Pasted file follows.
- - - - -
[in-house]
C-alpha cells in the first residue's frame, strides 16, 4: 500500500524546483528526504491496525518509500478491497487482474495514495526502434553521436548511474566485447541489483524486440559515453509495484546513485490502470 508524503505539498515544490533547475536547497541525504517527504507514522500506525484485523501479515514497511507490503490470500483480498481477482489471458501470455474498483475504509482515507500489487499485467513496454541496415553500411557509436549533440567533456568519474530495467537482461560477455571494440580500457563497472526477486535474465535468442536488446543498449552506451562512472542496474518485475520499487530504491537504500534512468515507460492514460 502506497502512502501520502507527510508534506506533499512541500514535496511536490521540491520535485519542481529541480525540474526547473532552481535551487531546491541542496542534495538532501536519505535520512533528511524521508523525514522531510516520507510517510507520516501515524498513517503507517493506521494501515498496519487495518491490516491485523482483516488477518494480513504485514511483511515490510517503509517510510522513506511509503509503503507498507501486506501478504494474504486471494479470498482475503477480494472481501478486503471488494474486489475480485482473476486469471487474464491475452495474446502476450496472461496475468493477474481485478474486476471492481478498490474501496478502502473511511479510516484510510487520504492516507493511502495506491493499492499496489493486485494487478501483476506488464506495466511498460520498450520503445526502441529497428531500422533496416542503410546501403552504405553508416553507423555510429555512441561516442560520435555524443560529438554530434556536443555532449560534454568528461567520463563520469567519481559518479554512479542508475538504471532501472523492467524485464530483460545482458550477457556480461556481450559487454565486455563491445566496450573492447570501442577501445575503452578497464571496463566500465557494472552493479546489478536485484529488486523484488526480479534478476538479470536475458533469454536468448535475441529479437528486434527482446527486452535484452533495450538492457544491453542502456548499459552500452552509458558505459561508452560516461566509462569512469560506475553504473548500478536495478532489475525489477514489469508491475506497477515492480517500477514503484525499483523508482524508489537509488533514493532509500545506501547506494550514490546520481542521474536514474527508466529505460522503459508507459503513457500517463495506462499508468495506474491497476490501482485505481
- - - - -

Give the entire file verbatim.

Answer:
[in-house]
C-alpha cells in the first residue's frame, strides 16, 4: 500500500524546483528526504491496525518509500478491497487482474495514495526502434553521436548511474566485447541489483524486440559515453509495484546513485490502470 508524503505539498515544490533547475536547497541525504517527504507514522500506525484485523501479515514497511507490503490470500483480498481477482489471458501470455474498483475504509482515507500489487499485467513496454541496415553500411557509436549533440567533456568519474530495467537482461560477455571494440580500457563497472526477486535474465535468442536488446543498449552506451562512472542496474518485475520499487530504491537504500534512468515507460492514460 502506497502512502501520502507527510508534506506533499512541500514535496511536490521540491520535485519542481529541480525540474526547473532552481535551487531546491541542496542534495538532501536519505535520512533528511524521508523525514522531510516520507510517510507520516501515524498513517503507517493506521494501515498496519487495518491490516491485523482483516488477518494480513504485514511483511515490510517503509517510510522513506511509503509503503507498507501486506501478504494474504486471494479470498482475503477480494472481501478486503471488494474486489475480485482473476486469471487474464491475452495474446502476450496472461496475468493477474481485478474486476471492481478498490474501496478502502473511511479510516484510510487520504492516507493511502495506491493499492499496489493486485494487478501483476506488464506495466511498460520498450520503445526502441529497428531500422533496416542503410546501403552504405553508416553507423555510429555512441561516442560520435555524443560529438554530434556536443555532449560534454568528461567520463563520469567519481559518479554512479542508475538504471532501472523492467524485464530483460545482458550477457556480461556481450559487454565486455563491445566496450573492447570501442577501445575503452578497464571496463566500465557494472552493479546489478536485484529488486523484488526480479534478476538479470536475458533469454536468448535475441529479437528486434527482446527486452535484452533495450538492457544491453542502456548499459552500452552509458558505459561508452560516461566509462569512469560506475553504473548500478536495478532489475525489477514489469508491475506497477515492480517500477514503484525499483523508482524508489537509488533514493532509500545506501547506494550514490546520481542521474536514474527508466529505460522503459508507459503513457500517463495506462499508468495506474491497476490501482485505481